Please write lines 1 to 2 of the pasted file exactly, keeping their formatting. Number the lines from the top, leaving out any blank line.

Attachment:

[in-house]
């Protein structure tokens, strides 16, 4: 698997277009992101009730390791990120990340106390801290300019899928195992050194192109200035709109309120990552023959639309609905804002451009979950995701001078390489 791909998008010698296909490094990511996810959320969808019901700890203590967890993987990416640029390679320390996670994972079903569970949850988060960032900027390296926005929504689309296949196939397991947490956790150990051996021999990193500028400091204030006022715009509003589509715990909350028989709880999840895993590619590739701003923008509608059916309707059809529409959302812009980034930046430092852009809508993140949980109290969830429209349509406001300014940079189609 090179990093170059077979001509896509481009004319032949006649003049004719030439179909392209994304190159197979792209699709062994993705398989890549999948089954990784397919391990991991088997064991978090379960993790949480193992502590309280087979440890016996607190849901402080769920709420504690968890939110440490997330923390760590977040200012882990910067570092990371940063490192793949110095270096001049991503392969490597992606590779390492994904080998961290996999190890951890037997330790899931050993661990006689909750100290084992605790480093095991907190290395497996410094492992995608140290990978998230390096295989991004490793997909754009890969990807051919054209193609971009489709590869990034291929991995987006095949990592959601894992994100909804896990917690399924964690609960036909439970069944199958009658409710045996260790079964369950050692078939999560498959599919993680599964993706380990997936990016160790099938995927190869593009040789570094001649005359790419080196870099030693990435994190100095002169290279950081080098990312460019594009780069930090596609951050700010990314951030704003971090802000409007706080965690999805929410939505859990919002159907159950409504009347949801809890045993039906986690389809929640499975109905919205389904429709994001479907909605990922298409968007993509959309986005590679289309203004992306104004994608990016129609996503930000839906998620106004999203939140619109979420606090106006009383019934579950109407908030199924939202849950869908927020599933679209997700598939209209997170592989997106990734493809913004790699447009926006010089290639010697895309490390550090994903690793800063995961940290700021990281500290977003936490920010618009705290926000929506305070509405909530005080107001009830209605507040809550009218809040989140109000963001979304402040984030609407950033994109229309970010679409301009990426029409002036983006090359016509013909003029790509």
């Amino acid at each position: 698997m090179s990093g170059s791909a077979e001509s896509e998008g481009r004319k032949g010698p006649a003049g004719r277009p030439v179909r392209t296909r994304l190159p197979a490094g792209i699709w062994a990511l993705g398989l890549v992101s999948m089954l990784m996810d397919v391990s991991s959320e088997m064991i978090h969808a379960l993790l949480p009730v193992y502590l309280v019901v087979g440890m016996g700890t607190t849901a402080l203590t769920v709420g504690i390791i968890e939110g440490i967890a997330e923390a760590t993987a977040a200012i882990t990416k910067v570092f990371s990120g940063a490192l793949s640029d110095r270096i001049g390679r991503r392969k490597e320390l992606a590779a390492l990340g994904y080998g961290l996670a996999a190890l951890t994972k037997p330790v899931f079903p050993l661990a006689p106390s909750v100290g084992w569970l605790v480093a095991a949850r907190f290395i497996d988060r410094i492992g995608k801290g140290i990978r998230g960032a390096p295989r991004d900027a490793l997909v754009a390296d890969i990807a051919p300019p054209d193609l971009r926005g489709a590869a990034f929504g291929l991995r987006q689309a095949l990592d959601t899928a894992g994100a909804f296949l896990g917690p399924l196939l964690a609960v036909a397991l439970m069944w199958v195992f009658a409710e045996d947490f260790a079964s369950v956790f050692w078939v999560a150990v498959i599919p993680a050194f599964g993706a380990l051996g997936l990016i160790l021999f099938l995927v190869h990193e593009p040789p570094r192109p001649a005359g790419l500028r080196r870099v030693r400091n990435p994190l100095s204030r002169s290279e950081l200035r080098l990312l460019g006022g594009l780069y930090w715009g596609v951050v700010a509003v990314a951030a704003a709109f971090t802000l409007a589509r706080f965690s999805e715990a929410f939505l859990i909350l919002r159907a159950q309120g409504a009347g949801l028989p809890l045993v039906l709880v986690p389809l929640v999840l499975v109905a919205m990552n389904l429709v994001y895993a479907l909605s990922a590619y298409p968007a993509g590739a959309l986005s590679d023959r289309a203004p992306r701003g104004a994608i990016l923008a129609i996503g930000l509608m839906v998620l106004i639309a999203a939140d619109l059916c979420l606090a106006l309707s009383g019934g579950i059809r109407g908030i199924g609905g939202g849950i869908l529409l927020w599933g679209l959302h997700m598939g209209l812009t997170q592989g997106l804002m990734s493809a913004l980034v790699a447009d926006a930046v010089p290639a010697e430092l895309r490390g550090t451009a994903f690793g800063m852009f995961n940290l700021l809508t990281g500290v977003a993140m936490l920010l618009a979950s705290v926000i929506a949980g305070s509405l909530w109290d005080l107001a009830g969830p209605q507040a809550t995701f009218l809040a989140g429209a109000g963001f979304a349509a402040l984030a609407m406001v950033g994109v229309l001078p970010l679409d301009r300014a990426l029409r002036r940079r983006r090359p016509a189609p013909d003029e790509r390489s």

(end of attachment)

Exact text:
[in-house]
């Protein structure tokens, strides 16, 4: 698997277009992101009730390791990120990340106390801290300019899928195992050194192109200035709109309120990552023959639309609905804002451009979950995701001078390489 791909998008010698296909490094990511996810959320969808019901700890203590967890993987990416640029390679320390996670994972079903569970949850988060960032900027390296926005929504689309296949196939397991947490956790150990051996021999990193500028400091204030006022715009509003589509715990909350028989709880999840895993590619590739701003923008509608059916309707059809529409959302812009980034930046430092852009809508993140949980109290969830429209349509406001300014940079189609 090179990093170059077979001509896509481009004319032949006649003049004719030439179909392209994304190159197979792209699709062994993705398989890549999948089954990784397919391990991991088997064991978090379960993790949480193992502590309280087979440890016996607190849901402080769920709420504690968890939110440490997330923390760590977040200012882990910067570092990371940063490192793949110095270096001049991503392969490597992606590779390492994904080998961290996999190890951890037997330790899931050993661990006689909750100290084992605790480093095991907190290395497996410094492992995608140290990978998230390096295989991004490793997909754009890969990807051919054209193609971009489709590869990034291929991995987006095949990592959601894992994100909804896990917690399924964690609960036909439970069944199958009658409710045996260790079964369950050692078939999560498959599919993680599964993706380990997936990016160790099938995927190869593009040789570094001649005359790419080196870099030693990435994190100095002169290279950081080098990312460019594009780069930090596609951050700010990314951030704003971090802000409007706080965690999805929410939505859990919002159907159950409504009347949801809890045993039906986690389809929640499975109905919205389904429709994001479907909605990922298409968007993509959309986005590679289309203004992306104004994608990016129609996503930000839906998620106004999203939140619109979420606090106006009383019934579950109407908030199924939202849950869908927020599933679209997700598939209209997170592989997106990734493809913004790699447009926006010089290639010697895309490390550090994903690793800063995961940290700021990281500290977003936490920010618009705290926000929506305070509405909530005080107001009830209605507040809550009218809040989140109000963001979304402040984030609407950033994109229309970010679409301009990426029409002036983006090359016509013909003029790509």